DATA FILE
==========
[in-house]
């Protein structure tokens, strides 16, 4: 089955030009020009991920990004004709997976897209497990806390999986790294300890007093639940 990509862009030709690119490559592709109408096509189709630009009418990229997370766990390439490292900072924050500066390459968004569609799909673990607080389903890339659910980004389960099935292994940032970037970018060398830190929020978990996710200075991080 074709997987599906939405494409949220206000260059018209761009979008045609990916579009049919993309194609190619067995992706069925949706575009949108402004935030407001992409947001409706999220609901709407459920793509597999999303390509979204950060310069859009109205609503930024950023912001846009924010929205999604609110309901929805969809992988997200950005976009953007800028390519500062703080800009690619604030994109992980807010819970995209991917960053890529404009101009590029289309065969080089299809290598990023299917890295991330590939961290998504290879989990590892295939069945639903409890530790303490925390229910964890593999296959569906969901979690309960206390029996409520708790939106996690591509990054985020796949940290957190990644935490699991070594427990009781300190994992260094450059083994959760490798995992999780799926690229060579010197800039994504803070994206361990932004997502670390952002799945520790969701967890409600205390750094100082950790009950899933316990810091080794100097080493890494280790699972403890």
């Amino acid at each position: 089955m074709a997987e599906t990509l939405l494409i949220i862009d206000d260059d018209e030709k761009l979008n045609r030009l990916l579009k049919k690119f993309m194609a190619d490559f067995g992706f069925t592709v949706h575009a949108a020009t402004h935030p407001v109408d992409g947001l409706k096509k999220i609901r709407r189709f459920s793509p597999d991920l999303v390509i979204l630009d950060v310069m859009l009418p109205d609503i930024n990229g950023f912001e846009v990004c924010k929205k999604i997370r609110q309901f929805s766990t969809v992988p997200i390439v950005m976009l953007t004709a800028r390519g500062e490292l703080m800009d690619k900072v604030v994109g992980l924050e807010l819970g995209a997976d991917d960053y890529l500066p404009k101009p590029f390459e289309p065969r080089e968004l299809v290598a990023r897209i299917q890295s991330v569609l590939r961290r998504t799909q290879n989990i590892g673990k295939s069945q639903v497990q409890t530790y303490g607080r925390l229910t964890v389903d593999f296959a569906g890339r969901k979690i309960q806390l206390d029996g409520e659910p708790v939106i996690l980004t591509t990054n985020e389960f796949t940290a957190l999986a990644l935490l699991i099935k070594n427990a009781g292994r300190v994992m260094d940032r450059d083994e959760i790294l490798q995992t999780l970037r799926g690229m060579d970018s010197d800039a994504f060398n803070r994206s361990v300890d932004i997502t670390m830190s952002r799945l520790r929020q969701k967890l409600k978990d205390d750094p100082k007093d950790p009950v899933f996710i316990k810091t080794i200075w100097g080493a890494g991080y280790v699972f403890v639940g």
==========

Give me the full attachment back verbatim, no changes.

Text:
[in-house]
């Protein structure tokens, strides 16, 4: 089955030009020009991920990004004709997976897209497990806390999986790294300890007093639940 990509862009030709690119490559592709109408096509189709630009009418990229997370766990390439490292900072924050500066390459968004569609799909673990607080389903890339659910980004389960099935292994940032970037970018060398830190929020978990996710200075991080 074709997987599906939405494409949220206000260059018209761009979008045609990916579009049919993309194609190619067995992706069925949706575009949108402004935030407001992409947001409706999220609901709407459920793509597999999303390509979204950060310069859009109205609503930024950023912001846009924010929205999604609110309901929805969809992988997200950005976009953007800028390519500062703080800009690619604030994109992980807010819970995209991917960053890529404009101009590029289309065969080089299809290598990023299917890295991330590939961290998504290879989990590892295939069945639903409890530790303490925390229910964890593999296959569906969901979690309960206390029996409520708790939106996690591509990054985020796949940290957190990644935490699991070594427990009781300190994992260094450059083994959760490798995992999780799926690229060579010197800039994504803070994206361990932004997502670390952002799945520790969701967890409600205390750094100082950790009950899933316990810091080794100097080493890494280790699972403890």
């Amino acid at each position: 089955m074709a997987e599906t990509l939405l494409i949220i862009d206000d260059d018209e030709k761009l979008n045609r030009l990916l579009k049919k690119f993309m194609a190619d490559f067995g992706f069925t592709v949706h575009a949108a020009t402004h935030p407001v109408d992409g947001l409706k096509k999220i609901r709407r189709f459920s793509p597999d991920l999303v390509i979204l630009d950060v310069m859009l009418p109205d609503i930024n990229g950023f912001e846009v990004c924010k929205k999604i997370r609110q309901f929805s766990t969809v992988p997200i390439v950005m976009l953007t004709a800028r390519g500062e490292l703080m800009d690619k900072v604030v994109g992980l924050e807010l819970g995209a997976d991917d960053y890529l500066p404009k101009p590029f390459e289309p065969r080089e968004l299809v290598a990023r897209i299917q890295s991330v569609l590939r961290r998504t799909q290879n989990i590892g673990k295939s069945q639903v497990q409890t530790y303490g607080r925390l229910t964890v389903d593999f296959a569906g890339r969901k979690i309960q806390l206390d029996g409520e659910p708790v939106i996690l980004t591509t990054n985020e389960f796949t940290a957190l999986a990644l935490l699991i099935k070594n427990a009781g292994r300190v994992m260094d940032r450059d083994e959760i790294l490798q995992t999780l970037r799926g690229m060579d970018s010197d800039a994504f060398n803070r994206s361990v300890d932004i997502t670390m830190s952002r799945l520790r929020q969701k967890l409600k978990d205390d750094p100082k007093d950790p009950v899933f996710i316990k810091t080794i200075w100097g080493a890494g991080y280790v699972f403890v639940g």